Whether it's days, months or years between starts, the greatest concern for Cannons pitcher Britt Reames isn't so much the time he spends on the mound but the time he spends off it.
Reames is scheduled to try yet again to come back from the recurring elbow problems that have sidetracked his career the past three seasons. The right-hander, whose last appearance was June 10, is a likely starter against Winston-Salem either Tuesday or Wednesday.
"We're making sure I'm ready this time," said Reames, who made no appearances the past two summers and only four this season after being named the St. Louis organization's minor league pitcher of the year in 1996. "The main concern is can I recover after pitching five or six innings? It's all about recuperation."
And probably will be for the foreseeable future.
"It's going to be like that for him until he reaches the point where he feels comfortable and his arm feels comfortable," Potomac Manager Joe Cunningham said. "He's probably going to have ups and downs. You just hope it's not so drastic that it will keep him out of a start or two."
Reames, who turns 26 this month and is the oldest Cannon, felt fine after throwing four and five innings in recent simulated games, and he has pitched well in his four real game appearances--posting a 1.69 earned run average with 10 strikeouts and yielding nine walks and eight hits in 16 innings. In his first two professional seasons, he went 20-13 with a 2.20 ERA, 272 strikeouts and 68 walks.
"I'm just lucky I'm still here," said Reames, who has a business degree from The Citadel. "If it's meant to be, it's meant to be."
Down but Not Out
For the first time in his baseball career, Cannons shortstop Jack Wilson is a little tired. He is in his first full professional season after batting .373 in the short-season Appalachian League last year.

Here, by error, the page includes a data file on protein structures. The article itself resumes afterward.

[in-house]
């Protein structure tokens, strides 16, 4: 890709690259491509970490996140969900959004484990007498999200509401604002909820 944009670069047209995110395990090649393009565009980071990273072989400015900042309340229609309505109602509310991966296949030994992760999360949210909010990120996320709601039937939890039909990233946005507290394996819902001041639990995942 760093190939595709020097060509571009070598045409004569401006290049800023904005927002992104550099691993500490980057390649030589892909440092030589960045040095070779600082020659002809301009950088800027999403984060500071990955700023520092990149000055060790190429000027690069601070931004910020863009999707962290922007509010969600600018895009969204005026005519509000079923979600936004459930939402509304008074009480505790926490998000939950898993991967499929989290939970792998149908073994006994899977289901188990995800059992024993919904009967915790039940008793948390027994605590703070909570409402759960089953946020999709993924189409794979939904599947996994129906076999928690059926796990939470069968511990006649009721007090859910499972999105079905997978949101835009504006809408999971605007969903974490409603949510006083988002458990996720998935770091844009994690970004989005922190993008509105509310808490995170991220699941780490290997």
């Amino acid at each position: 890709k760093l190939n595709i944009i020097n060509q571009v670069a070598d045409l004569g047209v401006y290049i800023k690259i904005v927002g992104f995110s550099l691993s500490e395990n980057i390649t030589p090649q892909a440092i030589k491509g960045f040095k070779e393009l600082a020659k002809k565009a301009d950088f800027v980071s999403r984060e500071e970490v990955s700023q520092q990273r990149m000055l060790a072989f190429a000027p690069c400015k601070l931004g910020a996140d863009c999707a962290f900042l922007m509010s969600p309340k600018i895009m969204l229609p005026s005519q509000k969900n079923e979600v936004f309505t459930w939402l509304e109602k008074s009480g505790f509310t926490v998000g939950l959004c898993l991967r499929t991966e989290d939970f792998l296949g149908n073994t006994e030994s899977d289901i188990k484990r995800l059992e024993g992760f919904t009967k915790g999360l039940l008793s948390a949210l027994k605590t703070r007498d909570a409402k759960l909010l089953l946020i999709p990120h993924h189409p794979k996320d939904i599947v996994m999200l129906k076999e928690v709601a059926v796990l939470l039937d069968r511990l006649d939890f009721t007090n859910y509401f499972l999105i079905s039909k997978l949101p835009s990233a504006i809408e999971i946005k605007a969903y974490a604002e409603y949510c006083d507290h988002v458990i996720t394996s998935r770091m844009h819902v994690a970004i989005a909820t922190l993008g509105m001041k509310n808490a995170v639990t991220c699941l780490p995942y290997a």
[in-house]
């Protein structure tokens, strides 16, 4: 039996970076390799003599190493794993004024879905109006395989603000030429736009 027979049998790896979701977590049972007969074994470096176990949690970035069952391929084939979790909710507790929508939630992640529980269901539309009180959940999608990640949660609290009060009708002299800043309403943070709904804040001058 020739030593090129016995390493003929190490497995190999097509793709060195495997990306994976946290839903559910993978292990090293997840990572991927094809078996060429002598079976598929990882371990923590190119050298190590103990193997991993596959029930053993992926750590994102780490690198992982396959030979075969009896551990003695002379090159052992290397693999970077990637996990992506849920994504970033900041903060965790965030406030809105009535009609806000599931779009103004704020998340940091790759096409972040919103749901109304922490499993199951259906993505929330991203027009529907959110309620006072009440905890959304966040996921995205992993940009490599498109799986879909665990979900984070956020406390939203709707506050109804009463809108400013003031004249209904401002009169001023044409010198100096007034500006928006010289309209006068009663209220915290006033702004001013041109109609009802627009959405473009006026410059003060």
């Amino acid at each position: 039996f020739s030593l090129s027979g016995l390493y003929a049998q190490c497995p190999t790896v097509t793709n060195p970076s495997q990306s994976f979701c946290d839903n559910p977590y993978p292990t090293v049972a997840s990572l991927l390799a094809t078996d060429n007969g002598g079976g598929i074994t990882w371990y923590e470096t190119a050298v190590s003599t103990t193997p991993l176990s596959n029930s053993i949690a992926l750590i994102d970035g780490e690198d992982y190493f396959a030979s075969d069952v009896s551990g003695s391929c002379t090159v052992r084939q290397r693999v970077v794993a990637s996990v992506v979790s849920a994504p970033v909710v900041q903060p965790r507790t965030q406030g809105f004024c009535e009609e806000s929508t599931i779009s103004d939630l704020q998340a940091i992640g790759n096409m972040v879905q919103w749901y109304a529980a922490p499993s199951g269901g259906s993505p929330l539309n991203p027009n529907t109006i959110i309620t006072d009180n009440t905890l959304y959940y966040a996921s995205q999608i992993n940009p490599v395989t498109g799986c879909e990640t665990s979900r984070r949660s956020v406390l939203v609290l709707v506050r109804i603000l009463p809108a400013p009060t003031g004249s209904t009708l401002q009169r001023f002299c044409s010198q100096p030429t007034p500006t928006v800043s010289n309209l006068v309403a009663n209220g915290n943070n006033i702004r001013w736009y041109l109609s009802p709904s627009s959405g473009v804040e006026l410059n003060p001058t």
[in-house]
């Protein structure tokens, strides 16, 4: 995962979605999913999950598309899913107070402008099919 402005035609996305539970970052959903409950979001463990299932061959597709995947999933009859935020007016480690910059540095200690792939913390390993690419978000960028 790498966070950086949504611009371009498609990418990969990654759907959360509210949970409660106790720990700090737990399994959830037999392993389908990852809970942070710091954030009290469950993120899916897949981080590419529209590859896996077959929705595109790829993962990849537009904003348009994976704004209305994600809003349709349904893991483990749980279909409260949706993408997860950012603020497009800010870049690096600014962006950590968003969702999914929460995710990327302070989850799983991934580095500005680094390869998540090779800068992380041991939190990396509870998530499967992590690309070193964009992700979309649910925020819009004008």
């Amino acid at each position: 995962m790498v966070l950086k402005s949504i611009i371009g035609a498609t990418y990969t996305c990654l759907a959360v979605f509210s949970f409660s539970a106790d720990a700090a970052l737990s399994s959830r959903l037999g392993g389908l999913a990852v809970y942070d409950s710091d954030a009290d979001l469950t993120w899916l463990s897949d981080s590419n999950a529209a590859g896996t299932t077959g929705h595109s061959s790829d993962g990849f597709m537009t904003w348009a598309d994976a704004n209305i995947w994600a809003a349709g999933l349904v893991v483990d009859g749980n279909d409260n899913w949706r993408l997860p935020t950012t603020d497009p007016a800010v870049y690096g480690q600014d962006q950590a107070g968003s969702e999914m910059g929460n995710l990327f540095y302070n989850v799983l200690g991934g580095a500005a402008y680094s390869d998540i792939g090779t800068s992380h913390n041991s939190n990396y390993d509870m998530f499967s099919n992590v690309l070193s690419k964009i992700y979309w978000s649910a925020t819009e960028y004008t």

"I've never gone to the baseball field and been a little fatigued like I have been lately," said Wilson, who has just five hits in his last 28 at-bats. "It's something I need to go through. It's good for me to see what I can do when I'm a little fatigued. It's going to happen the rest of my career, playing a long season."
Wilson has been trying to eat better, drink the occasional energy shake and sleep for sometimes as long as 12 hours. He was alert enough Friday afternoon to rake in $18,700 playing a clubhouse boy's portable "Wheel of Fortune" video game.
"I was really proud of myself," Wilson joked.
In Other News . . .
While the baseball season is winding down for Reames and first baseman Luke Quaccia, football season is just beginning for their younger brothers. Joe Don Reames is a freshman wide receiver at Clemson and Zack Quaccia is a starting sophomore left guard at Stanford.
. . . Left fielder David Kim batted .438 on the recent six-day road trip, with three homers and two doubles. But the game he probably will remember most was the one Thursday when he grounded into three double plays in a 3-2 loss. "I figure if Andy [Bevins] had gotten on first in the last inning, I probably would have hit into a fourth one," the self-deprecating Kim said. Potomac hit into five double plays that game.
. . . Cunningham takes a little piece of home with him wherever he goes: The screen saver on his laptop is an image of his horses in Missouri.
. . . Andy Bevins needs eight home runs the final month of the season to break the franchise record of 28 set by Nate Dishington (1997) and Hensley Meulens (1987).
. . . William Ortega has hit safely in the past 10 games and is batting .452 (19 for 42) during that stretch. The outfielder also leads the team with a 57-game errorless streak.
CAPTION: Battling fatigue has become Jack Wilson's latest challenge. The Cannons shortstop, in his first full pro season, is beginning to feel the wear and tear.
CAPTION: Britt Reames, whose elbow injuries have hampered him for three seasons, might return this week.